When state education authorities want to find out if your child knows a particular standard, they hire a group of test assessment professionals – mostly researchers and statisticians with a background in education. These test builders use chunks of the course material to fashion their questions. But the question or questions will never be able to test the depth of kids’ knowledge. It’s not meant to. Test builders design questions with one aim: to have roughly 40 to 60 percent of students answer it correctly. When they get those results, the test builders believe that the test question is a legitimate proxy for the material the kids learned.
Standardized test questions are being pulled from the lower part of the middle range of what kids should be able to do. If teachers at a school are encouraged to “teach to the test,” they can probably show you test scores that are going up, but that means they are focusing instruction in the most basic part of the material. And that is not a particularly ambitious goal for a school.
These days, standardized test scores are being used for far more than they were ever intended—schools with poor test scores are being reorganized, while teachers who can produce high test scores are being given more pay.
Colleges and universities chase US News and World Report rankings. Parents and administrators fret over SAT scores. In schools around the nation, the arts and the art of education are being sacrificed at the altar of accountability.
it is as though we believe Hansel and Gretel can be fattened by weighing them more often.
programming choices are driven by ad revenue, which is in turn driven by minute-to-minute ratings. This mindless response to data and measurement has inarguably diminished the depth, breadth and reliability of the information we receive and the quality of the programming our families enjoy.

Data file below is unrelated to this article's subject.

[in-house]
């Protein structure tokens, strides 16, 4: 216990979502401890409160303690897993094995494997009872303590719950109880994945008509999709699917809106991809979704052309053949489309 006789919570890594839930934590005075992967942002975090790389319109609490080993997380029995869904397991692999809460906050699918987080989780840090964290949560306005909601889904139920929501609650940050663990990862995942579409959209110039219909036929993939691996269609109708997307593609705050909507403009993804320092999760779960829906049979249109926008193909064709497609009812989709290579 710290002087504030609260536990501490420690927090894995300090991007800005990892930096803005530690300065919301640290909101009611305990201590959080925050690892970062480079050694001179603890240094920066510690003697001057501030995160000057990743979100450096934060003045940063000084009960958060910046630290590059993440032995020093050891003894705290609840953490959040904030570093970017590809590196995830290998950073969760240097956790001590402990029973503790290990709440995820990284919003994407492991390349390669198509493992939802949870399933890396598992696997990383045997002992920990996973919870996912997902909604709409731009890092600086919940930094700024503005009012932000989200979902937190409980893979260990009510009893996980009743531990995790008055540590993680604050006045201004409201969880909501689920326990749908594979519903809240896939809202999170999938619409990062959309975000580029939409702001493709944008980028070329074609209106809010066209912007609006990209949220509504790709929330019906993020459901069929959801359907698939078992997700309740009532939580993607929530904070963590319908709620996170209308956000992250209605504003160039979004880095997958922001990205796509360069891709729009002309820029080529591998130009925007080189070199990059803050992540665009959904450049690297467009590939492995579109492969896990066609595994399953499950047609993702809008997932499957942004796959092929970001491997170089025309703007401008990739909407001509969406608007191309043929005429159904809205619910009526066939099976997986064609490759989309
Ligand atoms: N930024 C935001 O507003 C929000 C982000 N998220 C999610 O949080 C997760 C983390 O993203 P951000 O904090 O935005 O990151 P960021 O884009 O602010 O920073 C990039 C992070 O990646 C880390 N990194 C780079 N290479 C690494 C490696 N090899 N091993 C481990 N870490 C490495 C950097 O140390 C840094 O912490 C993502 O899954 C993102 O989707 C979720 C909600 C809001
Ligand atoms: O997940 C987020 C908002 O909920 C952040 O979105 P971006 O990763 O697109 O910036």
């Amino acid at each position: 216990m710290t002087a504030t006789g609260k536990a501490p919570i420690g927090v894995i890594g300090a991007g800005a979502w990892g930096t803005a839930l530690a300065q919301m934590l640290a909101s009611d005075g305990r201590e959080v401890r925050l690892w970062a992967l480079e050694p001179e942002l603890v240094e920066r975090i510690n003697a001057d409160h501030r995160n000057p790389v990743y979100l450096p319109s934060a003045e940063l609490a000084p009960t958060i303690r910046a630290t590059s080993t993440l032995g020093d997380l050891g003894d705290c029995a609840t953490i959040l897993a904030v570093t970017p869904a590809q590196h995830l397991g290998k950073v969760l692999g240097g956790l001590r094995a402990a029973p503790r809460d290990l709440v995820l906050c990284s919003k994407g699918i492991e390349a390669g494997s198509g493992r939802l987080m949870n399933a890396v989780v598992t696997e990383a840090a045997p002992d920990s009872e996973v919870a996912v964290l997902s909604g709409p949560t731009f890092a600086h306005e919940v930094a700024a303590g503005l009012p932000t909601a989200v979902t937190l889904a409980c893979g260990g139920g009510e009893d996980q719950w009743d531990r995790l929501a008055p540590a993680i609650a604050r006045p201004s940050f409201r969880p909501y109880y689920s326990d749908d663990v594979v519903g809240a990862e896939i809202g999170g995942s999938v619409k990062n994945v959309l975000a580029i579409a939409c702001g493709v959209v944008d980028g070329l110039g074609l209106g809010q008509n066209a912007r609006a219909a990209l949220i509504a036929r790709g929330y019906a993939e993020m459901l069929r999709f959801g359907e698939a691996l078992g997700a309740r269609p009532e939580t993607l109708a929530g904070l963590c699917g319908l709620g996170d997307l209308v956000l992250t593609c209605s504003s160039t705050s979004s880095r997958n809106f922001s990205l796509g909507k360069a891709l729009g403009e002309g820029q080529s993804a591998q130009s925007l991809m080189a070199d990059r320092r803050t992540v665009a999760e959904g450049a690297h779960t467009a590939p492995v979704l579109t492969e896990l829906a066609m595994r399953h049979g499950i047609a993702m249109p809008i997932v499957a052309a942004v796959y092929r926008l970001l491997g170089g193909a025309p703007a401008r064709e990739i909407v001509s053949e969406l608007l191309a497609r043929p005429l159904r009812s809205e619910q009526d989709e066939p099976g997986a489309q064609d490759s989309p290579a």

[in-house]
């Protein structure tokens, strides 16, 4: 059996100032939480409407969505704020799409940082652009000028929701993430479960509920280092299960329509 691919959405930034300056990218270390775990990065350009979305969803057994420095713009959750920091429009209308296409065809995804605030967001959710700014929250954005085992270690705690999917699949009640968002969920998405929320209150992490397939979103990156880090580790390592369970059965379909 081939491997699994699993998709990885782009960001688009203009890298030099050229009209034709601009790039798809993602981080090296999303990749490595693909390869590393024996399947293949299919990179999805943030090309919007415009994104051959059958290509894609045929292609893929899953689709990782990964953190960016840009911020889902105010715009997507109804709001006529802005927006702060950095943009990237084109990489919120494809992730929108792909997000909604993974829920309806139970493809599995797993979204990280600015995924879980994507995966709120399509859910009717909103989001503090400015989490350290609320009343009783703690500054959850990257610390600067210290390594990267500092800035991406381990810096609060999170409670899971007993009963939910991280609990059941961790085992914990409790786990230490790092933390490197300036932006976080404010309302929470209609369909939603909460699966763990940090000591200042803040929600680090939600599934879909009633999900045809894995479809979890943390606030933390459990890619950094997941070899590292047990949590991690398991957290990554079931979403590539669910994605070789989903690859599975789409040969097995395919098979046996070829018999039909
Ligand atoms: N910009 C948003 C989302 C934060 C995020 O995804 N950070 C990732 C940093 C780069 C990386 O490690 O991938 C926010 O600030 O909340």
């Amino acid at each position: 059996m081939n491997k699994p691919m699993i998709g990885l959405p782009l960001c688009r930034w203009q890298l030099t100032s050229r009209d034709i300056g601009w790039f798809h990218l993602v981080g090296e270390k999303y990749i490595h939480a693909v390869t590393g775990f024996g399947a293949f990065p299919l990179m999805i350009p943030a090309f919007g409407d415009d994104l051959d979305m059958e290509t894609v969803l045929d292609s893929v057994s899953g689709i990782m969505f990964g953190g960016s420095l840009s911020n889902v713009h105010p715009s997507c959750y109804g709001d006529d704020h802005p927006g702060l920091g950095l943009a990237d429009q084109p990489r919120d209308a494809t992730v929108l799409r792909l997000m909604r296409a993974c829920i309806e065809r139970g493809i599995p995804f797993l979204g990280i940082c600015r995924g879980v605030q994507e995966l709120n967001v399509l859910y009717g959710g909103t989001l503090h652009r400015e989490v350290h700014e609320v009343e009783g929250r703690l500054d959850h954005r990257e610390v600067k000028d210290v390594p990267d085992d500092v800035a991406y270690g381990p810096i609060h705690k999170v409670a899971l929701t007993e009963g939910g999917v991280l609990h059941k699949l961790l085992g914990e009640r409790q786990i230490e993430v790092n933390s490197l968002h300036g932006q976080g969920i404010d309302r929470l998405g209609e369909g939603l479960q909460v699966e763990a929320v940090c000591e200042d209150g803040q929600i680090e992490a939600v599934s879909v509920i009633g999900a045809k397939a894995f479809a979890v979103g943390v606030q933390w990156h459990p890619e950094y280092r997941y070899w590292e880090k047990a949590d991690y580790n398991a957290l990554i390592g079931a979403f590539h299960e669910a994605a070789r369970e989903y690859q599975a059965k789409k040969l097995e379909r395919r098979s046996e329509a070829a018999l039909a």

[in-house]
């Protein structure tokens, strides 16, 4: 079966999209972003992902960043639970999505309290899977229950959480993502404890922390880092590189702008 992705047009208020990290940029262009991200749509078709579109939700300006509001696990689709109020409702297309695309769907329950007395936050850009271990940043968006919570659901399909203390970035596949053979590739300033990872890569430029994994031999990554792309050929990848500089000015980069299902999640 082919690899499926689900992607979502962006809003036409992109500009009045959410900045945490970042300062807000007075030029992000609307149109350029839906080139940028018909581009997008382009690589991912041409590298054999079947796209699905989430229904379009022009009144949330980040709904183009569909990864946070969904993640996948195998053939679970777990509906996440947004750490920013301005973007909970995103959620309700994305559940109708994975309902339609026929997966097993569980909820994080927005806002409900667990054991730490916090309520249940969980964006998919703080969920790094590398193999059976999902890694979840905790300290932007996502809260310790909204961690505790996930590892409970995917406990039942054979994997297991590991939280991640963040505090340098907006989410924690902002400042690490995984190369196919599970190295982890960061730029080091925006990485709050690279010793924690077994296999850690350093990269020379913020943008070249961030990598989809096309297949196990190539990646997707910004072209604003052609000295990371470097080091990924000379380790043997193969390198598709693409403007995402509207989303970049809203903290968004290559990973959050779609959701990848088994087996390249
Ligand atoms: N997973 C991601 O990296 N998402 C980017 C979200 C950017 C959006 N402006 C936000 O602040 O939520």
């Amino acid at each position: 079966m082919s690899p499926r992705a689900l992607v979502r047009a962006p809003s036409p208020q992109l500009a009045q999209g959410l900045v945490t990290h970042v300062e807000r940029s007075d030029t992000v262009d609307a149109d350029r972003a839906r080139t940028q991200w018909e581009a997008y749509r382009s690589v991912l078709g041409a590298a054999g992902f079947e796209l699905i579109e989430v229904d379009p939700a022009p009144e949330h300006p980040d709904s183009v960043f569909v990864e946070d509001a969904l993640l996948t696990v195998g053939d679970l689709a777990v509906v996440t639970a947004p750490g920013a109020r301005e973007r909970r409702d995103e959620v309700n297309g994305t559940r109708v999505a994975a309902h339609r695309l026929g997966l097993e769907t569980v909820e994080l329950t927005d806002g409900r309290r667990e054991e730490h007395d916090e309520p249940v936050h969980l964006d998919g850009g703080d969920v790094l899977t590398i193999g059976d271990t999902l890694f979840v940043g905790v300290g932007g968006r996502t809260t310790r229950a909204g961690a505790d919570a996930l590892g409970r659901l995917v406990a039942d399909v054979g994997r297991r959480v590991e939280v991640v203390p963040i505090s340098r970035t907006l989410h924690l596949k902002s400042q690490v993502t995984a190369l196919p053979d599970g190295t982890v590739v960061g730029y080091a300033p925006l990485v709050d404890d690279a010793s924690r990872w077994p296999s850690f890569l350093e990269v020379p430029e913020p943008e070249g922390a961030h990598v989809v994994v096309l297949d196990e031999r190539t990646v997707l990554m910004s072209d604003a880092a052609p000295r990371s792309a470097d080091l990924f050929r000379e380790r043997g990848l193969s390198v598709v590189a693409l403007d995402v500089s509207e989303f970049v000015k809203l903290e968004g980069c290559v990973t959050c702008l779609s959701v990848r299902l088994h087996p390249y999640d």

Policies and decisions result more from response to polls than from deep conviction. In business, short-term profits obscure the long view as stock prices fluctuate wildly with every quarterly earnings report.
Standardized tests, minute-to-minute ratings, political polls, quarterly earnings reports — none of these things ever helped grow a garden. Gardens need time and tender love. And children too need time and tender love, not constant measurement. Standardized tests can’t measure the essence of a child any better than a yardstick can capture the smell of a rose. News reports that cater to the instant gratification of viewers demean the public purposes of journalism. Politicians who pander to poll numbers discard vision and compromise their convictions. And businesses that maximize short-term gains are bankrupting America’s resources and environment.
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